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OSBA to school boards: Hold off on those stipend votes

Five $100 bills.
Engin Akyurt
Under a new state law, Oregon school boards can approve up to $500 in stipends for their members.

Update: A 4J spokesperson has informed KLCC that its school board will likely table the stipend item from its Sept. 20 agenda until it receives further guidance on the matter.

Across Oregon, school boards are looking into providing stipends for their members. But an education organization is urging a pause on the matter.

Under a new state law that went into effect in July, school boards can opt to offer stipends of up to $500 a month for members. But the Oregon School Boards Association (OSBA) is calling for districts to hold off for now.

“What happened is, a school board member contacted the Oregon Government Ethics Commission to ask, ‘Hey, is there potentially a conflict of interest here in me voting to award myself a certain sum of money?’” OSBA spokesperson Alex Pulaski explained to KLCC.

“And at that point, the Ethics Commission determined that they’re going to look into it and what we're hearing from them is (that) they're going to develop some guidance, probably as soon as later this week, that allows for board members to vote on this but without coming into conflict with the law.”

Possible options might include some kind of workaround where school board members are not voting directly on stipends, themselves.

The 4J School Board in Eugene currently has stipends on its agenda for its Sept. 20 meeting. A 4J spokesperson has not responded to a KLCC inquiry about whether or not the stipend item would be kept in light of the OSBA's statement to its membership.

Pulaski added that even if such stipends are approved, individual members can opt out of them.

Since the law went into effect, OSBA has heard from members who are grappling with the issue.

“Does it make sense in their community?” said Pulaski. “We've heard around the state from some smaller school boards that with their budget, a stipend maybe doesn't make sense.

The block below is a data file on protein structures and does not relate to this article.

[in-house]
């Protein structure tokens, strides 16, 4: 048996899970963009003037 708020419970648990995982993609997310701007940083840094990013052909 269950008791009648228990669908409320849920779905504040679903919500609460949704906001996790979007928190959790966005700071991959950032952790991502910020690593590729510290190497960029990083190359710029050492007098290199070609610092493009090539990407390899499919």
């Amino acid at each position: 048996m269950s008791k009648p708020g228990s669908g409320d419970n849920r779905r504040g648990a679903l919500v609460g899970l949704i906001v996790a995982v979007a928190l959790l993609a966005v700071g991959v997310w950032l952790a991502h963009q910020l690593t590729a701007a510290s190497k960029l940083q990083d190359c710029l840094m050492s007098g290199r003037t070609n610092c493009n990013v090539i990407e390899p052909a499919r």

“We're hearing some saying that they liked the idea, but they want to incorporate it into next year's budgeting plan. So, we think that that is an issue that really should be decided at the local level, and that's one of the things that we're really about is letting local communities really chart a path for students in their area.”

The stipend bill was championed by Rep. Ben Bowman (D-Tigard), who is a former Tigard-Tualatin school board member. He saw it as a way to level the playing field for school board candidates of limited economic means.

Currently, the OSBA is recommending boards hold for guidance from the Oregon Government Ethics Commission on whether members can vote for stipends without running afoul of state ethics laws.

Brian Bull joined the KLCC News Team in June 2016. In his 25+ years as a public media journalist, he's worked at NPR, Twin Cities Public Television, South Dakota Public Broadcasting, Wisconsin Public Radio, and ideastream in Cleveland. His reporting has netted dozens of accolades, including four national Edward R. Murrow Awards (22 regional), the Ohio Associated Press' Best Reporter Award, Best Radio Reporter from the Native American Journalists Association, and the PRNDI/NEFE Award for Excellence in Consumer Finance Reporting.
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